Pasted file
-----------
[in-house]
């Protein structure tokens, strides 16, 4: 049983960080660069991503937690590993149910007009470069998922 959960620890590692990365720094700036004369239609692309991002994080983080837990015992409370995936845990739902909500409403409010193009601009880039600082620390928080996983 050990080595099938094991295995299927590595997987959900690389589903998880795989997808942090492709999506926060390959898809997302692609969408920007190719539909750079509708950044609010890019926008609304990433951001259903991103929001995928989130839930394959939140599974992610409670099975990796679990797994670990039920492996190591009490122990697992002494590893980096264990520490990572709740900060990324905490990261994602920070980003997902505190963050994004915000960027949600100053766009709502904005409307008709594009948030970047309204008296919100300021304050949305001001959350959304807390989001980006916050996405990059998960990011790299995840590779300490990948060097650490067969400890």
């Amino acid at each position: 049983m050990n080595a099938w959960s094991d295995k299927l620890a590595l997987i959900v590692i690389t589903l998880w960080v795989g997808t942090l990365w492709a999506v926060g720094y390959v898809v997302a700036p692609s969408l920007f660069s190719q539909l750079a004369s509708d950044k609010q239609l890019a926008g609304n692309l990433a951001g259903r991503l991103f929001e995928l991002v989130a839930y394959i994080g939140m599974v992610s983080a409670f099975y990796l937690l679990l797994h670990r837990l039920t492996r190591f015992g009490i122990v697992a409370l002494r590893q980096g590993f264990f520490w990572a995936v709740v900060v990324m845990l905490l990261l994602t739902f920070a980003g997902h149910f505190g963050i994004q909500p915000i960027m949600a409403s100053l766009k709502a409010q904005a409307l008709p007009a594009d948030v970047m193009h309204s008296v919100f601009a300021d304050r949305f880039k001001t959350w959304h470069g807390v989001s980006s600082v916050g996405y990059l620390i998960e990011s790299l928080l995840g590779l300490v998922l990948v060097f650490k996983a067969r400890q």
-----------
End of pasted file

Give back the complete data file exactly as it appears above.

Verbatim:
[in-house]
């Protein structure tokens, strides 16, 4: 049983960080660069991503937690590993149910007009470069998922 959960620890590692990365720094700036004369239609692309991002994080983080837990015992409370995936845990739902909500409403409010193009601009880039600082620390928080996983 050990080595099938094991295995299927590595997987959900690389589903998880795989997808942090492709999506926060390959898809997302692609969408920007190719539909750079509708950044609010890019926008609304990433951001259903991103929001995928989130839930394959939140599974992610409670099975990796679990797994670990039920492996190591009490122990697992002494590893980096264990520490990572709740900060990324905490990261994602920070980003997902505190963050994004915000960027949600100053766009709502904005409307008709594009948030970047309204008296919100300021304050949305001001959350959304807390989001980006916050996405990059998960990011790299995840590779300490990948060097650490067969400890």
């Amino acid at each position: 049983m050990n080595a099938w959960s094991d295995k299927l620890a590595l997987i959900v590692i690389t589903l998880w960080v795989g997808t942090l990365w492709a999506v926060g720094y390959v898809v997302a700036p692609s969408l920007f660069s190719q539909l750079a004369s509708d950044k609010q239609l890019a926008g609304n692309l990433a951001g259903r991503l991103f929001e995928l991002v989130a839930y394959i994080g939140m599974v992610s983080a409670f099975y990796l937690l679990l797994h670990r837990l039920t492996r190591f015992g009490i122990v697992a409370l002494r590893q980096g590993f264990f520490w990572a995936v709740v900060v990324m845990l905490l990261l994602t739902f920070a980003g997902h149910f505190g963050i994004q909500p915000i960027m949600a409403s100053l766009k709502a409010q904005a409307l008709p007009a594009d948030v970047m193009h309204s008296v919100f601009a300021d304050r949305f880039k001001t959350w959304h470069g807390v989001s980006s600082v916050g996405y990059l620390i998960e990011s790299l928080l995840g590779l300490v998922l990948v060097f650490k996983a067969r400890q």